- Sacred natural sites (natural places of spiritual significance or built places – churches, monasteries etc. – within natural areas) and pilgrimage routes;
- Religious tenure – lands and waters owned and governed by religious groups;
- Religious / spiritual influence and outreach
DiversEarth is well placed to lead on such an initiative, where we can gather more scientific evidence that such places are important havens for biodiversity. A Mediterranean wide inventory and mapping, drawing on some existing (though limited) studies will be highly beneficial.
In terms of religious tenure and governance – establishing a clear picture of ownership and governance / management mechanisms, is critical to understand. For instance approximately 5% of the world’s forests are owned by religions (ARC, 2014). The Catholic Church alone is amongst the world’s biggest landowners with over 177 million acres worldwide.
And perhaps most vital of all is to be able to creatively engage faith groups and networks in the outreach and awareness raising across the basin of the importance of Mediterranean natural and cultural heritage and for a #ValuesShift. For instance the influence of Laudato Si’ is inestimable and the time is absolutely ripe to help ensure that these words of inspiration are brought swiftly into action on the ground. By the same occasion the environment becomes a ‘terrain d’entente’ for promoting interfaith dialogue and cooperation, peace, reconciliation and unity in a time of division and crisis.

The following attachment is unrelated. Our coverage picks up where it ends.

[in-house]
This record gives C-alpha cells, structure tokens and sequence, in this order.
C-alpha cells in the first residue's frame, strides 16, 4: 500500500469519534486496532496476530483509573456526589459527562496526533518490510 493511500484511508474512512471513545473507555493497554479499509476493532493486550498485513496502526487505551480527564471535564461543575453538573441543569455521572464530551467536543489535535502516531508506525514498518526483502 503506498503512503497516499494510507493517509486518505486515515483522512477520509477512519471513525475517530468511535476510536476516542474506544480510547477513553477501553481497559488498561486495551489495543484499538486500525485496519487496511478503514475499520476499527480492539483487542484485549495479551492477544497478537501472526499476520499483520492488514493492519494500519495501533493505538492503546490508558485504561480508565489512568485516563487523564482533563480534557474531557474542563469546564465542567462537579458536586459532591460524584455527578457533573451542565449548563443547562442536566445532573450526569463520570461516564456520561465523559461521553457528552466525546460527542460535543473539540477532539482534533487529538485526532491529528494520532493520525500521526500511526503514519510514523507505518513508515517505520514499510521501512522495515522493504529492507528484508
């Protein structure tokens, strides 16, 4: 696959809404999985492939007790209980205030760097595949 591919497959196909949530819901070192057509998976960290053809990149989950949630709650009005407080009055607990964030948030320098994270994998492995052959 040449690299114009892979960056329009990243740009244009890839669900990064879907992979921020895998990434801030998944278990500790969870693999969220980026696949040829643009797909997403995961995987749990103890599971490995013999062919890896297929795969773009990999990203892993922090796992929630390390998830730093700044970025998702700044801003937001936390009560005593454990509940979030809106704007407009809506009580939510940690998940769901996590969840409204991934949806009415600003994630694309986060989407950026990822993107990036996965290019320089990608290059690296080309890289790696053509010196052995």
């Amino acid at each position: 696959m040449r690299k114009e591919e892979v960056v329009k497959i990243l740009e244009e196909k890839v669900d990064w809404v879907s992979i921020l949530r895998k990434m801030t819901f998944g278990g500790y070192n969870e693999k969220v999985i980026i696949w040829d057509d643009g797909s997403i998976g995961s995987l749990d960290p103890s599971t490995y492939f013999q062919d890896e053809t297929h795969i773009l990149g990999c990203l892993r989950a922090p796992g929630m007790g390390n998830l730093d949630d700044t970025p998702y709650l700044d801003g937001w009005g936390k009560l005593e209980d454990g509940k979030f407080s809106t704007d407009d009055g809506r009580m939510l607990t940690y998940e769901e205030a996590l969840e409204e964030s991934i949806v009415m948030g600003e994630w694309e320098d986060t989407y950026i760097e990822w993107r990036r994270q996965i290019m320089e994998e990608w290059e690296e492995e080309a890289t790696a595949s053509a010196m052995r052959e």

We will convene a network of religious leaders to support nature conservation in the Mediterranean.
Many religions and faith groups regard certain plant and animal species as sacred. These species possess or reflect some unique aspect of the divine. Examples are the Tulsi or the sacred basil (Ocimum tenuiflorum), which is sacred for the Hindus, the baobab tree (Adansonia sp.) is a sacred species for many indigenous groups in Africa or the olive tree (Olea europea) for the Judaeo-Christian traditions. We explore the relationship of different religions and their sacred species and the consequences for conservation today.
Sustainable Development Week with the University Of Geneva
DiversEarth was invited to take part in the University of Geneva’s Sustainable Development Week.
Organised by the Students Association and Do It Yourself Geneva, the week long activities introduced themes related to sustainable development to youth through stalls, round tables, conferences, workshops, films, and meetings with local professionals, NGO’s and international organisations.
DE took part with a stall that invited students to reflect on “Sustainable Development’ by listening to sounds of nature. After all, true sustainability starts from within.
Earth Hour 2017
This year, DiversEarth took part in Earth Hour with a 1 hour guided reflection to help us remember our connection to the earth, led by our very own Liza Zogib.
We invited participants to turn off their lights, and remember that we are part of everything and that everything is us. To remember that all that we do has an effect, and that it is the responsibility of each and every one of us to protect our only planet.
Peace Pals 20th Anniversary Award Ceremony